Xstrahl In Action: Palliative radiotherapy for skin malignancies

 In Medical News

According to the American Academy of Dermatology, it is estimated that non-melanoma skin cancer, including basal cell carcinoma and squamous cell carcinoma, affects more than 3 million Americans a year and 178,560 new cases of melanoma, including 91,270 invasive, will be diagnosed in the US in 2018. Melanoma still accounts for 70–90% of all skin cancer-related deaths and its detection at a later stage decreases a 5-year overall survival in patients to 15 – 20%. In most cases of distant metastatic disease, it is not possible to cure a patient but there exist treatment modalities capable of palliating the symptoms.

Palliative care, as defined by the World Health Organization, includes improving patient quality of life and relieving symptomatic distress. In the context of skin cancer, palliative care may address many patient concerns including physical tumour-related pain, psychosocial distress from being in public with visible disease, increased time spent in a health-care environment for care, and financial costs. Though surgery remains the primary mainstay of treatment, it results in disfiguring post-operative scarring feared by the patients, which is why radiation therapy is coming to the forefront as a palliative modality in BCC, SCC, and melanoma.

In their report “Palliative radiotherapy for skin malignancies” Winston Vuong, Jessica Lin and Randy L. Wei identified and investigated studies related to palliative radiotherapy use in skin cancer based upon direct mention of cosmetic outcomes, skin-related side effects from RT that may be used as a surrogate for cosmetic outcome, or more hypofractionated schema.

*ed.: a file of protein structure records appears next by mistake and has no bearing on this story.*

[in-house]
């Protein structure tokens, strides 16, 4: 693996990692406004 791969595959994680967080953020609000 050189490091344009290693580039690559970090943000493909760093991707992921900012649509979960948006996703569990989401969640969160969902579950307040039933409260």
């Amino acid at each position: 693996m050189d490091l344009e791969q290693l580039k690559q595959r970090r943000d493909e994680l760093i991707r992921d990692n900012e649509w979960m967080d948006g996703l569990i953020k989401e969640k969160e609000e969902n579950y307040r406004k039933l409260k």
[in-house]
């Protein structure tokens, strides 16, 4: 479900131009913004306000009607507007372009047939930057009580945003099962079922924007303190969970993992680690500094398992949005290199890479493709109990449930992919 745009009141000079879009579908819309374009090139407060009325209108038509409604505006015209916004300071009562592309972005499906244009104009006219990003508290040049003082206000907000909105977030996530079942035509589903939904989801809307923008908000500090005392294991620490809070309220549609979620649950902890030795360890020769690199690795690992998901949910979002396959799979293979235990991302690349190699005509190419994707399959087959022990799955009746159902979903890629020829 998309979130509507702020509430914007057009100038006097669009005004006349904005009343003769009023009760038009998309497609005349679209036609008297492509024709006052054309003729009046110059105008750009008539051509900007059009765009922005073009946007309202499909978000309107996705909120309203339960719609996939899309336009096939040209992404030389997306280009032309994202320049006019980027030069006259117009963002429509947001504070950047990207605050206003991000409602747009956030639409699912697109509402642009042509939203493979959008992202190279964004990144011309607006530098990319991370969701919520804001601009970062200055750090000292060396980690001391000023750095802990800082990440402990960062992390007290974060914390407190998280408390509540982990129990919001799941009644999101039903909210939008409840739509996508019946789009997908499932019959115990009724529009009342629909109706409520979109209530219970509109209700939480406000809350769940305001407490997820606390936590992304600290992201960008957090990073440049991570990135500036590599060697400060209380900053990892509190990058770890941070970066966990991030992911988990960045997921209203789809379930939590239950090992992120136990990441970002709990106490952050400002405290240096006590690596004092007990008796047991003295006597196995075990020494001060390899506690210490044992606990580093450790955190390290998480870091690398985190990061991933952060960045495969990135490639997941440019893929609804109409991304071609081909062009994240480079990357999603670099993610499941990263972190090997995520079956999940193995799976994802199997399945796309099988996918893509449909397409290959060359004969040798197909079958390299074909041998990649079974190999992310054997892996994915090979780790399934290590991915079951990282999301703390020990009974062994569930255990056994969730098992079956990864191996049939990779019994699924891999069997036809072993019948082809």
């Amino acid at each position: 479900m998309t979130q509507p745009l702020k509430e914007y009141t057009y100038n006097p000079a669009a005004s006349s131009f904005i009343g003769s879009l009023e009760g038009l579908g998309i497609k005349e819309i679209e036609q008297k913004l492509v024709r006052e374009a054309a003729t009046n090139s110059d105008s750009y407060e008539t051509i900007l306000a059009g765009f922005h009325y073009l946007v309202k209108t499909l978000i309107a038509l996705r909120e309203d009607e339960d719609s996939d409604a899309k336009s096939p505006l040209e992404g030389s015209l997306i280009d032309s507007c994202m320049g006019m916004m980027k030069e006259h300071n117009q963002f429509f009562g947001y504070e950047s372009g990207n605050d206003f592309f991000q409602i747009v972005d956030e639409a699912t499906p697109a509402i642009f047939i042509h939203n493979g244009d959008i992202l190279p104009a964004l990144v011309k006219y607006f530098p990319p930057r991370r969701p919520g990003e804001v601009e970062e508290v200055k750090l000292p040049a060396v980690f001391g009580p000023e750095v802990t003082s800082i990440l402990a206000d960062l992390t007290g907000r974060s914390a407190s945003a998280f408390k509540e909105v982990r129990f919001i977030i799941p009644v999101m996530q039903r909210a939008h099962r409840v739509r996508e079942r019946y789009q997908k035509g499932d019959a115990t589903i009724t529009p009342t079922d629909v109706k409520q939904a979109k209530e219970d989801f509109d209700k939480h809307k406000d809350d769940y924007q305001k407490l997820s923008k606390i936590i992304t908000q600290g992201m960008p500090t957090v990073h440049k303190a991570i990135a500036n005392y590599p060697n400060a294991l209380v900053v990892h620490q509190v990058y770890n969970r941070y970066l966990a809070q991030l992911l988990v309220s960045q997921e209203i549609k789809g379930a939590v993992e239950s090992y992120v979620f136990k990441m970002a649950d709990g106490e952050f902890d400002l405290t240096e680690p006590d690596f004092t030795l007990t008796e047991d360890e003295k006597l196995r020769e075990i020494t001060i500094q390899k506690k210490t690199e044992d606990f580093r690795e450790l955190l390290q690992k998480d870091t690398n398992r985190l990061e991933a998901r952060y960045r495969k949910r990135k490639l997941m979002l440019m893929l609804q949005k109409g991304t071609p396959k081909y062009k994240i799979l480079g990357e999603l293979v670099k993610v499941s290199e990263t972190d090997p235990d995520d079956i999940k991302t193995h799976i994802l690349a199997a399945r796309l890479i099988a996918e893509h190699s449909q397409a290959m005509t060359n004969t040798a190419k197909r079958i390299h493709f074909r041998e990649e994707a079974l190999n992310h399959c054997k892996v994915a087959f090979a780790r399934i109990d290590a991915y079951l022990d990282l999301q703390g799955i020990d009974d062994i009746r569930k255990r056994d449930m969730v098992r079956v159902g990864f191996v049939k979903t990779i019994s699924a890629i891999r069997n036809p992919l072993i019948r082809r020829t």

The authors included studies pertaining to radiotherapy for skin cancer that addressed any of the following criteria in order of importance: (I) mention of palliative outcomes including cosmesis, pain and other cancer-related symptomatic relief, or comfort; (II) mention of skin-related side effects that may be used as a surrogate for cosmetic outcome; (III) use of fewer than 15 fractions for total treatment.

It was concluded that cosmetic outcomes were generally satisfactory based upon patient perception and objective measures such as skin-related toxicities as reported by the RTOG/EORTC guidelines. In the context of BCC and SCC, the use of varying fractionation schemes did not significantly affect local control although the dose per fraction size influenced toxicity rates. In the setting of melanoma, greater fraction sizes have been associated with better outcomes and schedules utilizing at least 4 Gy per fraction for a total dose greater than 30 Gy are recommended. While symptomatic outcomes vary based upon tumour location, palliative radiotherapy can successfully alleviate pain, bleeding, and neurological symptoms.

Palliative radiotherapy may be recommended for patients who have poor performance status, inoperable tumours, and who are otherwise poor candidates for more extensive procedures. Palliative treatment should be short-duration for those patients who have a poor prognosis, or are unable to travel for multiple treatments. High local control rates may also alleviate patient concerns regarding disease recurrence. With regard to skin cancer, the side effects of RT may manifest as subdermal fibrosis, desquamation, erythema, hypopigmentation, epidermal atrophy, and telangiectasia.